Bridge on the move? BY LARRY ALEXANDER, Staff Writer
The Herr's Mill covered bridge has spanned the Pequea Creek in Paradise Township for 138 years.
Whether it makes it to 139 remains to be seen.
Efforts are under way to save the privately owned bridge, which is on the Historic Preservation Trust of Lancaster County's list of endangered sites, by moving it to another site, hopefully in Lancaster County.
But not necessarily.
Brian Kopan, who owns the bridge and the adjacent Mill Bridge Village Camp Resort, wants it moved. The double-span covered bridge, Lancaster County's longest, is in a 100-year floodplain. High water caused by drenching rain has, at times, turned the bridge into a dam, sending floodwater onto the campground.
Kopan wants to save the bridge, but not at its present site.
"I'm willing to give away the bridge in order to save it," Kopan said.
Enter Nathaniel Guest, a Montgomery County man who works at the Strasburg Rail Road.
Guest has spent the last two years trying to find a home for the bridge. It's a monumental task with two huge impediments -- namely, where to move it, and how to pay for it.
Guest has cleared that first hurdle. Paradise Township has offered to "give the bridge a home," said township Supervisor/Roadmaster Dennis Groff. However, that offer is contingent on the bridge being moved and rebuilt.
"Once it is up and refurbished, we'd maintain it," Groff said.
The new location would be about three miles downstream, where the bridge would connect two sections of Paradise Park that are separated by the Pequea.
"It would eventually be an addition to our walking trail," Groff said. "It'd be across the same waterway it crosses now."
Kopan is all in favor of the township obtaining the bridge.
"I'm partial to Paradise Township because they've been so nice to us, so I'm pulling for them," Kopan said. "But, at this point in time, Nathaniel can't get the necessary funding to do this monstrous project."
Not that Guest hasn't tried.
In Lancaster County, when covered bridges need repair, money often is available through the liquid fuels fund, a state tax consumers pay on fuels, mainly gasoline. However, the Herr's Mill bridge, being privately owned, is not eligible for liquid fuels money, Guest said.
Being privately owned also "makes it more difficult" to get funding from national covered bridge organizations, Guest added.
Guest, who said an engineer estimated the project might cost $1 million, has written requests for support to several local organizations. These include the Armstrong Foundation, Lancaster County Community Foundation, Turkey Hill Dairies, the High Companies and the James Hale Steinman Foundation, but he has had no responses as yet, he said.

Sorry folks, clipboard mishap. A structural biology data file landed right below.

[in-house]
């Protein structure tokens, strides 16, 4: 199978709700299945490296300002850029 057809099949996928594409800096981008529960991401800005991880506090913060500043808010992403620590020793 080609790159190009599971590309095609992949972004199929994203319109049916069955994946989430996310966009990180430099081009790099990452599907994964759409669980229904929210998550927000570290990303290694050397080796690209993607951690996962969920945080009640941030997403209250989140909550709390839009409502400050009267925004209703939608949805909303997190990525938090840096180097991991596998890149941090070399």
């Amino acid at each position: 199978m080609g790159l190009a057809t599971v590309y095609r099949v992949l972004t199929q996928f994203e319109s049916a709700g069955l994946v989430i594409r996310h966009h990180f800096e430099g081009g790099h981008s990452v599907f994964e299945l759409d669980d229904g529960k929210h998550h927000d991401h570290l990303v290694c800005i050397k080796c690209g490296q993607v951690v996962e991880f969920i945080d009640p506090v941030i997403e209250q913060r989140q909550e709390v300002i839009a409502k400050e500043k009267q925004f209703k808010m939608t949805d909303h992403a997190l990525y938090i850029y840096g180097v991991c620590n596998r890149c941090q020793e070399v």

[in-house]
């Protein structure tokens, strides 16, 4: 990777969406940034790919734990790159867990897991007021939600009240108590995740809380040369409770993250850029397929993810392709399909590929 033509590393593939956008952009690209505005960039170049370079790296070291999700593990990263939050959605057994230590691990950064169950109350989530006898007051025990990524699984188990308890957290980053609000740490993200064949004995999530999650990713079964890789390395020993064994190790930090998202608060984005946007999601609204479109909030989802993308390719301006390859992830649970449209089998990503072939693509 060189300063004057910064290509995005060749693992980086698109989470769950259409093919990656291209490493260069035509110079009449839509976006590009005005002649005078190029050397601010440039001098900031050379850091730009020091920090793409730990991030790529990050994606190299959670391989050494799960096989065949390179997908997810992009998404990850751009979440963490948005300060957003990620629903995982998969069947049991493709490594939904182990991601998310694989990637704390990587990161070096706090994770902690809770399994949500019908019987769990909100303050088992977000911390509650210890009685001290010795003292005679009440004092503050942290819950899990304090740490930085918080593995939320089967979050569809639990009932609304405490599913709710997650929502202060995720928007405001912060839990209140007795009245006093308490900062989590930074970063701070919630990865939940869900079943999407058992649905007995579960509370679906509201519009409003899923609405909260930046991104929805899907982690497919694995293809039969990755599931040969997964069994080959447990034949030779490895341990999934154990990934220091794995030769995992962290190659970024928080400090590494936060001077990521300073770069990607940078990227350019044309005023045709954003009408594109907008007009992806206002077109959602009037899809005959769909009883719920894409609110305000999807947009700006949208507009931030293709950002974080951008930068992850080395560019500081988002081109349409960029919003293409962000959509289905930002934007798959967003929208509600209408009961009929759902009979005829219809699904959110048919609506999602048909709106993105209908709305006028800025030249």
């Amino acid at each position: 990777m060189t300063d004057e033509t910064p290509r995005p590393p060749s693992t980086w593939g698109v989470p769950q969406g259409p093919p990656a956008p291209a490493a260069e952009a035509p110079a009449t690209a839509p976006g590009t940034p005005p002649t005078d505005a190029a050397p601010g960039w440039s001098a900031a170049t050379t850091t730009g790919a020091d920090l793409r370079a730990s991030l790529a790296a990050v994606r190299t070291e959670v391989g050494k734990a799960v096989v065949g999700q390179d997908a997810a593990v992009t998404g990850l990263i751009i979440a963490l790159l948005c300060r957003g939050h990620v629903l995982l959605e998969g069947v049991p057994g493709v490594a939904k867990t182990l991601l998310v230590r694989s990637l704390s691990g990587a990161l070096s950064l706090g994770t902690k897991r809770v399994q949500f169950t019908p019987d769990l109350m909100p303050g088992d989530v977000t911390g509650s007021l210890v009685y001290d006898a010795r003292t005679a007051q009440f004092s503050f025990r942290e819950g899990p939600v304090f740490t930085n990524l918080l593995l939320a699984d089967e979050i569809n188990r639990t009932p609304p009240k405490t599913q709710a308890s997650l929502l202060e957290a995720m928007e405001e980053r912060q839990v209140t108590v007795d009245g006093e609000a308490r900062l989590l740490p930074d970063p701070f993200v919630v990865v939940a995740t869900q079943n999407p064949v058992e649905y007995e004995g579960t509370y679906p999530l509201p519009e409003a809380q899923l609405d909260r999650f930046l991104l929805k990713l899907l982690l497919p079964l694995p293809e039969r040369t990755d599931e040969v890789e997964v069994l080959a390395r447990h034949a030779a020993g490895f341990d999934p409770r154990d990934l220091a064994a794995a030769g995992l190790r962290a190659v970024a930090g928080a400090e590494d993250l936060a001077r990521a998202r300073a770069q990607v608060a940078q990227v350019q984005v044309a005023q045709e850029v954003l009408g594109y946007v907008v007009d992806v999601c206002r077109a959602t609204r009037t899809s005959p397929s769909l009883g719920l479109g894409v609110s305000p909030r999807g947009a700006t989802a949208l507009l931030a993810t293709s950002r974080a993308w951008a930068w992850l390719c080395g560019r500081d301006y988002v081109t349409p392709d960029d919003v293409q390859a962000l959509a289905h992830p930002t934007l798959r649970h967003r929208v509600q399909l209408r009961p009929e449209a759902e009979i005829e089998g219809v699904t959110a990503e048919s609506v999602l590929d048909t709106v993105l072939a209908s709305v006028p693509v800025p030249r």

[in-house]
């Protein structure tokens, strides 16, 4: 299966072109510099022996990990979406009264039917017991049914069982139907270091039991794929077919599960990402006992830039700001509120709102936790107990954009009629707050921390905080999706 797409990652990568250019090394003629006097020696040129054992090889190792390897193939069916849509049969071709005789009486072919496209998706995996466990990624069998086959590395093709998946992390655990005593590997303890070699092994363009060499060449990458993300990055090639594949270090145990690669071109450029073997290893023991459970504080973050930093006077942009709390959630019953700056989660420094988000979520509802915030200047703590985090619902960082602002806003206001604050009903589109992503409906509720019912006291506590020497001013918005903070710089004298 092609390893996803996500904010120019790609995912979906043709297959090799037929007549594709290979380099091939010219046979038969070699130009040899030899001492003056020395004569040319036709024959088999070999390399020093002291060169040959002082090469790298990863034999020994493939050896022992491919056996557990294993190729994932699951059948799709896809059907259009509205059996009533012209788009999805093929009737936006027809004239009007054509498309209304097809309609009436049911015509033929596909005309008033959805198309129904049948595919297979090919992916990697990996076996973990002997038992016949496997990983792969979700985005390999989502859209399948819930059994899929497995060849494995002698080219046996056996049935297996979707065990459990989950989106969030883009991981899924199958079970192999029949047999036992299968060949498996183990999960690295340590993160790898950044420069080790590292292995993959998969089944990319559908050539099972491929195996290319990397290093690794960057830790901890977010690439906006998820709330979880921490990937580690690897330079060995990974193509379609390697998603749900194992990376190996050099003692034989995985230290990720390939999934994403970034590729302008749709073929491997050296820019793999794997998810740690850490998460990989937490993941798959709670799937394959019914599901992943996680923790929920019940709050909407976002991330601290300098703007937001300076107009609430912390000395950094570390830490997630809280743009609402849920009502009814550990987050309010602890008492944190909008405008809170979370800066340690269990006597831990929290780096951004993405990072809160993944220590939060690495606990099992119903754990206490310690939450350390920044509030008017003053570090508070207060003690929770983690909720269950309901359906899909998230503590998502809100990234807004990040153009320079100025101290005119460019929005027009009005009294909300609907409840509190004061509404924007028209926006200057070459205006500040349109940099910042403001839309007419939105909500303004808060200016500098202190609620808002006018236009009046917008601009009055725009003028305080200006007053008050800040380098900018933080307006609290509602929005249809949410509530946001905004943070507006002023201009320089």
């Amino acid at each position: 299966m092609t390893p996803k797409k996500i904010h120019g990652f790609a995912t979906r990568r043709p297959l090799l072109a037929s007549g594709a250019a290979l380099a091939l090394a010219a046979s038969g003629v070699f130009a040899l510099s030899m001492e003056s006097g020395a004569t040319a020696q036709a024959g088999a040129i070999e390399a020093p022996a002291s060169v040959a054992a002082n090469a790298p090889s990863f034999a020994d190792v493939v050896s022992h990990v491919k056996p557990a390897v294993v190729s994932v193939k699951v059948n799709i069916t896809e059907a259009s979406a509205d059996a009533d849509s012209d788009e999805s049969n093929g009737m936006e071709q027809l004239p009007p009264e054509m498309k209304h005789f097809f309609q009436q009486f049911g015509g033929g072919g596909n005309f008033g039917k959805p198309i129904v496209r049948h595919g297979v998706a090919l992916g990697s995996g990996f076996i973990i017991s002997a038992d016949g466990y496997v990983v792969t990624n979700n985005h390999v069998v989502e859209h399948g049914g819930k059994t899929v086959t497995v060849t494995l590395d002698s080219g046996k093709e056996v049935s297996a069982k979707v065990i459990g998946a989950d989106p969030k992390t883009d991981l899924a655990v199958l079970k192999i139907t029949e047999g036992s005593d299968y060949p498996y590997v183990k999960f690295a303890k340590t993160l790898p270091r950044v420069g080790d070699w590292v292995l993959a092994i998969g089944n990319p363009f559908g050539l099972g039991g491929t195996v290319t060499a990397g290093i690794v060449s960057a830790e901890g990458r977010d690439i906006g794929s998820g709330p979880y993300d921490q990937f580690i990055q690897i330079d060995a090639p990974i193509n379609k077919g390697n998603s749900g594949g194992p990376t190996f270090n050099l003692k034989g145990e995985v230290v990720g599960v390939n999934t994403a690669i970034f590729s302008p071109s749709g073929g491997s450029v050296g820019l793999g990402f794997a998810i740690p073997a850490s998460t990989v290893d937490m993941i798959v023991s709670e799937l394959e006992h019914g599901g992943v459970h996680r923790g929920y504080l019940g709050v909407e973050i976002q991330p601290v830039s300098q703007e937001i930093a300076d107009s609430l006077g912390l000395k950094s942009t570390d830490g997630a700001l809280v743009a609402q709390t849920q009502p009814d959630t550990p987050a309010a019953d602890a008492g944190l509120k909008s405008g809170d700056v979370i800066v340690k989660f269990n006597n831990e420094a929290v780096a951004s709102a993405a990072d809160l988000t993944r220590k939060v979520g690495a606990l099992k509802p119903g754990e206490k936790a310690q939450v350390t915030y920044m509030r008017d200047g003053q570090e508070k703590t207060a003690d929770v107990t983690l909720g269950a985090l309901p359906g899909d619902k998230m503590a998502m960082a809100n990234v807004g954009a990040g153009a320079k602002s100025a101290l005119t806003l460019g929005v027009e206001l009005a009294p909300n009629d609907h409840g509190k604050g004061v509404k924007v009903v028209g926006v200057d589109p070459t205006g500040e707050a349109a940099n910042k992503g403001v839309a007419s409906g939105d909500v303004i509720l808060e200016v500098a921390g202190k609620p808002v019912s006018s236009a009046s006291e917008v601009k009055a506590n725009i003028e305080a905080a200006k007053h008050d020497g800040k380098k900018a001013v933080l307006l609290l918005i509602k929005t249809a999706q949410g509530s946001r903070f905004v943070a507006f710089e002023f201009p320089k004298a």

Guest said the county's Historic Preservation Trust has attended his meetings concerning the bridge's future, and he has spoken to the Lancaster County commissioners and to Preservation Pennsylvania, a statewide nonprofit organization.
"Everyone is supportive of the idea of saving it, but no one has come to the table with a big bucket of money or pointed to a likely source of funds," Guest said.
Frustrated, Guest added, "You can make the case so strongly that this county has a wonderful collection of bridges, and a covered bridge program that is the model for the whole country. Yet here is possibly the most significant bridge of all, which has been excluded from the program because it's on private property."
Kopan wonders if funds could come from the Pennsylvania Emergency Management Agency, because the bridge is in a floodplain and is a potential hazard. Or, he said, perhaps some money could be obtained from the state through the Marcellus Shale fund.
"In Lancaster County, some of the funding goes to bridges or for parks," Kopan said. "There seems to be a clear avenue there since it fits with both those things."
Regardless of whether the money is found, the bridge -- which Kopan said is sturdily built -- seems destined to be moved, if not to Paradise Park then elsewhere. And that elsewhere might not be inside the boundaries of Lancaster County.
John High, known as the "Barn Saver," has expressed interest in the bridge, Kopan said. High makes a living obtaining old barns and other structures, then refurbishing and selling them. High would take the bridge, Kopan said, but there is no telling where it might end up.
"It's a unique structure -- no doubt about it," Groff said. "I'd hate to see it gone forever, especially leaving the area."
Guest said the issue comes down to how much the county cares.
"The question now is, how important is this bridge?" Guest said. "We're at the point where we really need an expression of interest from the folks of Lancaster County.
"People need to know that this bridge is going to go. I have done everything I can do without significant help."
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